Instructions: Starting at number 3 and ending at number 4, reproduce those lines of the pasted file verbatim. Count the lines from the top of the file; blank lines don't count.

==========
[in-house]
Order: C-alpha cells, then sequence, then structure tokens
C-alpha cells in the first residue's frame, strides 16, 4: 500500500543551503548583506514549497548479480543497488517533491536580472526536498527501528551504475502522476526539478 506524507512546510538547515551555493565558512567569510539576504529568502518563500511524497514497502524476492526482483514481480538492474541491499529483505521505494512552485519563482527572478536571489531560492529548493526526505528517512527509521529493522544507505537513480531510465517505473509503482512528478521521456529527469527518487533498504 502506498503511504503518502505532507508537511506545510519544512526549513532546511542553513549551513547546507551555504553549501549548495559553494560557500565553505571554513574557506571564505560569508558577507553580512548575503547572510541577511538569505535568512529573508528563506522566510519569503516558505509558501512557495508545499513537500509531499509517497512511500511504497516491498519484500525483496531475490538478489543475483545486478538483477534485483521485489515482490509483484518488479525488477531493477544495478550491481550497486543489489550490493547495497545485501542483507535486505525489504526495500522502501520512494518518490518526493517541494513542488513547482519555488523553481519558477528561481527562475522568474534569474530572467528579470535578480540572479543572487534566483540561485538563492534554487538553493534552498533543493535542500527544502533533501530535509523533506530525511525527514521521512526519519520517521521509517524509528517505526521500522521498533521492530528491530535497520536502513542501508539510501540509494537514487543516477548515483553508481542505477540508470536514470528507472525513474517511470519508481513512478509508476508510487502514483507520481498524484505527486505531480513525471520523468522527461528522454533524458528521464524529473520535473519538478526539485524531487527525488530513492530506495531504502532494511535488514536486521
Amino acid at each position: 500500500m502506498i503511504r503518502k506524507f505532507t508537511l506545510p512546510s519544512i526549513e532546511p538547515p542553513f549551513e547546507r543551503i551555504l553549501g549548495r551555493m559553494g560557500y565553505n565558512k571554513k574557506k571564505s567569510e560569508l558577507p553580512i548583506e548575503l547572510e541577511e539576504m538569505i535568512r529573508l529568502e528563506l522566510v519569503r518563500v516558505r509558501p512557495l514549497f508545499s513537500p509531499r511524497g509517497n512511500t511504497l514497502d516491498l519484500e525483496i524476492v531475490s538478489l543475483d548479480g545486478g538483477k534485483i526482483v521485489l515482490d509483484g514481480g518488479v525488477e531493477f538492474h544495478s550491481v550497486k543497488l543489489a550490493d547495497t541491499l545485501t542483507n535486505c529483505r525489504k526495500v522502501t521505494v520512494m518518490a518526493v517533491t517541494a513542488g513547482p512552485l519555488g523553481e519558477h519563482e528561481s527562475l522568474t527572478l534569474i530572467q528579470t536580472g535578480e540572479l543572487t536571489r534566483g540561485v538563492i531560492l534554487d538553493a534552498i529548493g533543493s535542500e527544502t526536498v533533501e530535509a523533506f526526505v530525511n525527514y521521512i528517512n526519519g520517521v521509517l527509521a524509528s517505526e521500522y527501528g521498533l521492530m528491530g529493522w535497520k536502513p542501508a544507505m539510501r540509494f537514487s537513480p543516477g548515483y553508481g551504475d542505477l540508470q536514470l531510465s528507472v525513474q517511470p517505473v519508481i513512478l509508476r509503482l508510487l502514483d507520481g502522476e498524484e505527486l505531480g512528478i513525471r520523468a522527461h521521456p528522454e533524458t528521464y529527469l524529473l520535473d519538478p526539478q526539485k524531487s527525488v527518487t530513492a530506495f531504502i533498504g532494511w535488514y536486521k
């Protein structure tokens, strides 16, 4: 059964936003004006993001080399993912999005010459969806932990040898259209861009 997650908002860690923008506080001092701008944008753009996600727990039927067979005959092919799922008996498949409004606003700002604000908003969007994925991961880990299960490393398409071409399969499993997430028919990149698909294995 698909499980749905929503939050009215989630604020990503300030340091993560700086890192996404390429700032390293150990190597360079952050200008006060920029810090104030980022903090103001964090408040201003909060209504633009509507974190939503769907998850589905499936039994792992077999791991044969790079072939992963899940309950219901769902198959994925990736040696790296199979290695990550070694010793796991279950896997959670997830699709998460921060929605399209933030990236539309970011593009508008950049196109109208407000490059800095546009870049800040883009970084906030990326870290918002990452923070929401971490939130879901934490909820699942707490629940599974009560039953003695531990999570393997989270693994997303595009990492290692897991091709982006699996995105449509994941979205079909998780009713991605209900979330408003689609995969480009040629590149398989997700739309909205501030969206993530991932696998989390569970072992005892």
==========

C-alpha cells in the first residue's frame, strides 16, 4: 500500500543551503548583506514549497548479480543497488517533491536580472526536498527501528551504475502522476526539478 506524507512546510538547515551555493565558512567569510539576504529568502518563500511524497514497502524476492526482483514481480538492474541491499529483505521505494512552485519563482527572478536571489531560492529548493526526505528517512527509521529493522544507505537513480531510465517505473509503482512528478521521456529527469527518487533498504 502506498503511504503518502505532507508537511506545510519544512526549513532546511542553513549551513547546507551555504553549501549548495559553494560557500565553505571554513574557506571564505560569508558577507553580512548575503547572510541577511538569505535568512529573508528563506522566510519569503516558505509558501512557495508545499513537500509531499509517497512511500511504497516491498519484500525483496531475490538478489543475483545486478538483477534485483521485489515482490509483484518488479525488477531493477544495478550491481550497486543489489550490493547495497545485501542483507535486505525489504526495500522502501520512494518518490518526493517541494513542488513547482519555488523553481519558477528561481527562475522568474534569474530572467528579470535578480540572479543572487534566483540561485538563492534554487538553493534552498533543493535542500527544502533533501530535509523533506530525511525527514521521512526519519520517521521509517524509528517505526521500522521498533521492530528491530535497520536502513542501508539510501540509494537514487543516477548515483553508481542505477540508470536514470528507472525513474517511470519508481513512478509508476508510487502514483507520481498524484505527486505531480513525471520523468522527461528522454533524458528521464524529473520535473519538478526539485524531487527525488530513492530506495531504502532494511535488514536486521
Amino acid at each position: 500500500m502506498i503511504r503518502k506524507f505532507t508537511l506545510p512546510s519544512i526549513e532546511p538547515p542553513f549551513e547546507r543551503i551555504l553549501g549548495r551555493m559553494g560557500y565553505n565558512k571554513k574557506k571564505s567569510e560569508l558577507p553580512i548583506e548575503l547572510e541577511e539576504m538569505i535568512r529573508l529568502e528563506l522566510v519569503r518563500v516558505r509558501p512557495l514549497f508545499s513537500p509531499r511524497g509517497n512511500t511504497l514497502d516491498l519484500e525483496i524476492v531475490s538478489l543475483d548479480g545486478g538483477k534485483i526482483v521485489l515482490d509483484g514481480g518488479v525488477e531493477f538492474h544495478s550491481v550497486k543497488l543489489a550490493d547495497t541491499l545485501t542483507n535486505c529483505r525489504k526495500v522502501t521505494v520512494m518518490a518526493v517533491t517541494a513542488g513547482p512552485l519555488g523553481e519558477h519563482e528561481s527562475l522568474t527572478l534569474i530572467q528579470t536580472g535578480e540572479l543572487t536571489r534566483g540561485v538563492i531560492l534554487d538553493a534552498i529548493g533543493s535542500e527544502t526536498v533533501e530535509a523533506f526526505v530525511n525527514y521521512i528517512n526519519g520517521v521509517l527509521a524509528s517505526e521500522y527501528g521498533l521492530m528491530g529493522w535497520k536502513p542501508a544507505m539510501r540509494f537514487s537513480p543516477g548515483y553508481g551504475d542505477l540508470q536514470l531510465s528507472v525513474q517511470p517505473v519508481i513512478l509508476r509503482l508510487l502514483d507520481g502522476e498524484e505527486l505531480g512528478i513525471r520523468a522527461h521521456p528522454e533524458t528521464y529527469l524529473l520535473d519538478p526539478q526539485k524531487s527525488v527518487t530513492a530506495f531504502i533498504g532494511w535488514y536486521k